Posts Tagged With '3DS'


Monster Hunter 4 Ultimate will not be region locked between Europe and North America

Good news from Capcom, as the highly anticipated Monster Hunter 4 Ultimate’s online and offline multiplayer  will not be region locked between Europe and North America.  Online play will, however, be region locked between Japanese players and Europe, as well as North America.

The main concern I had was that Capcom would restrict the online features due to Monster Hunter 4 Ultimate being developed exclusively for the 3DS; the last Monster Hunter game made exclusively for a handheld had limited online capability.

What do you think of this news? For me, I look forward to joining some Infendo readers on some hunts.

Posted by Colin Crompton 31.07.2014 in All
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Review: SteamWorld worth digging into your wallet

Retro-inspired platformers have taken the eshop by storm the past couple of years. Games like Mutant Mudds, Gunman Clive and the critically acclaimed Shovel Knight have all sold well and received glowing reviews. Another game inspired by the 8-bit and 16-bit era of gaming is Image & Form’s SteamWorld Dig, a highly addictive mining adventure. Regularly priced just under $9, the game is currently on sale for $4.49 (Hurry, hurry, hurry…. the sale only lasts until July 31st).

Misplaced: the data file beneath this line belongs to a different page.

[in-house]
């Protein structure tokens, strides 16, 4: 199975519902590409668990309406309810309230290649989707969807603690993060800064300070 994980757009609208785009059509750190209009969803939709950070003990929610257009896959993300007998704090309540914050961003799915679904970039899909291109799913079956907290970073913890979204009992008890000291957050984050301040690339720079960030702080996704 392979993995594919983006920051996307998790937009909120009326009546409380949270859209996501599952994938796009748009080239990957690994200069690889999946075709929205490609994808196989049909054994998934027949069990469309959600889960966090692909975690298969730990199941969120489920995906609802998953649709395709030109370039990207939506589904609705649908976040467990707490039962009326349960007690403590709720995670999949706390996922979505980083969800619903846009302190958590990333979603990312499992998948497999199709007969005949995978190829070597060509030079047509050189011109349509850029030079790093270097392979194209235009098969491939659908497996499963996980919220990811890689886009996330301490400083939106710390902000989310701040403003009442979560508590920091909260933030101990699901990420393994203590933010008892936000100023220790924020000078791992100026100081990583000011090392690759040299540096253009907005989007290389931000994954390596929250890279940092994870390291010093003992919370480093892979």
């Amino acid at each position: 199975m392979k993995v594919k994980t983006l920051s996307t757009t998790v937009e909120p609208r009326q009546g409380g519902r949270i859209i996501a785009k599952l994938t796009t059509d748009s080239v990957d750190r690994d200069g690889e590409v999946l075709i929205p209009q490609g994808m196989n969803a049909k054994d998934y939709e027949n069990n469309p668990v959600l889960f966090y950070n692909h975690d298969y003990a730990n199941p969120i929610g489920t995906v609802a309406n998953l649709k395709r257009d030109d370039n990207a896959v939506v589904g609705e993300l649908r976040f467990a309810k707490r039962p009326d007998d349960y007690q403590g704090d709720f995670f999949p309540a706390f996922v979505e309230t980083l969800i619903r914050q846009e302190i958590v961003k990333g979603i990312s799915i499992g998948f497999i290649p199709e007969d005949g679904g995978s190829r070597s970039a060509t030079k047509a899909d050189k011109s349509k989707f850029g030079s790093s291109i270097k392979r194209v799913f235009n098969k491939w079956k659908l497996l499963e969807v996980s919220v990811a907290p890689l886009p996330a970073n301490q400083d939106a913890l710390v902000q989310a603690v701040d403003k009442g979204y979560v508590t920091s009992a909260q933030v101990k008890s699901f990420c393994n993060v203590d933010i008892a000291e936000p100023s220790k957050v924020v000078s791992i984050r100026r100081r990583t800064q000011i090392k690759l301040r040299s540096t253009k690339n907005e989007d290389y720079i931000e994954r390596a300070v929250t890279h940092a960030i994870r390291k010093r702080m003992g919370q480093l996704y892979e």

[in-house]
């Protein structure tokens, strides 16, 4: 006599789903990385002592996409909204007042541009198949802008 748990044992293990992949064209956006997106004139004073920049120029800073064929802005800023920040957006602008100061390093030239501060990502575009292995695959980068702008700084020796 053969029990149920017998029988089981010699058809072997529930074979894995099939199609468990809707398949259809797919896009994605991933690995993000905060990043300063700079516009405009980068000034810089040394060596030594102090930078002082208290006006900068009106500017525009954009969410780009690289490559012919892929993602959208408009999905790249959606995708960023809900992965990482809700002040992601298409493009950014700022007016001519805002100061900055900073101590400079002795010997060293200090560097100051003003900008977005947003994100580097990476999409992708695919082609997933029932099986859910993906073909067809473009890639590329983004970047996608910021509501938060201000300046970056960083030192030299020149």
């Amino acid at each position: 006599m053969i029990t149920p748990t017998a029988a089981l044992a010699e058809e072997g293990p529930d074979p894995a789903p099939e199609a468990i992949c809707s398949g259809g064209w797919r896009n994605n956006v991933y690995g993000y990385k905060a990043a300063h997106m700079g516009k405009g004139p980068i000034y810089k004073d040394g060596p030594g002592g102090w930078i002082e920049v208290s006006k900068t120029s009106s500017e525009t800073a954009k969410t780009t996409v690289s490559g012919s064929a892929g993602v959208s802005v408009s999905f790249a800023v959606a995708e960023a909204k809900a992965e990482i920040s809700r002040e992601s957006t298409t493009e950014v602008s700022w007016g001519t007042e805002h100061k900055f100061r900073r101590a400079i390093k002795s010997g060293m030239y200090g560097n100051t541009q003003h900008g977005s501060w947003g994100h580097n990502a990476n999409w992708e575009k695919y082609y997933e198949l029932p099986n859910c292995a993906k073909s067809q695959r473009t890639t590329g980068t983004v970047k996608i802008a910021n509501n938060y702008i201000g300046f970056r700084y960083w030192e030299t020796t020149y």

Assuming the role of Rusty, a robot cowboy, you receive the deed to his deceased Uncle’s mine. The mine is located below the town of “Tumbleton: Population 3,” and you are quickly introduced to the towns residents. Dorothy runs the trade shop, where she purchases all the ores you discover while mining. Her father , Cranky, runs the upgrades store, where you can buy various tools and upgrades for your equipment. Cranky carries everything from stronger pick axes and larger pouches, to teleportation devices and pressurized steam tanks (all of your equipment is powered by steam, and gradually drains with each use, requiring fuel ups in underground pools scattered throughout the mine). The final resident of Tumbleton is Lola. She works at the saloon and appears to be the town prostitute.

Gameplay is simple, yet addictive. Equipped only with a lantern and a pick axe in the beginning, you explore the mine, digging deeper and deeper, collecting various ores. As you run out of steam for your lantern, or fill your pouch with ores, you must return to the surface. There you can sell off your ores and purchase upgrades required to progress through the mine. As you journey deeper and deeper into the mine Rusty uncovers more and more of his Uncle’s secrets. You discover teleportation devices, new tools and secret passageways. However, there is more than just ores and tools within the mine. Creatures slumber within the depths of the mine, and the deeper you dig, the larger and meaner the creatures get.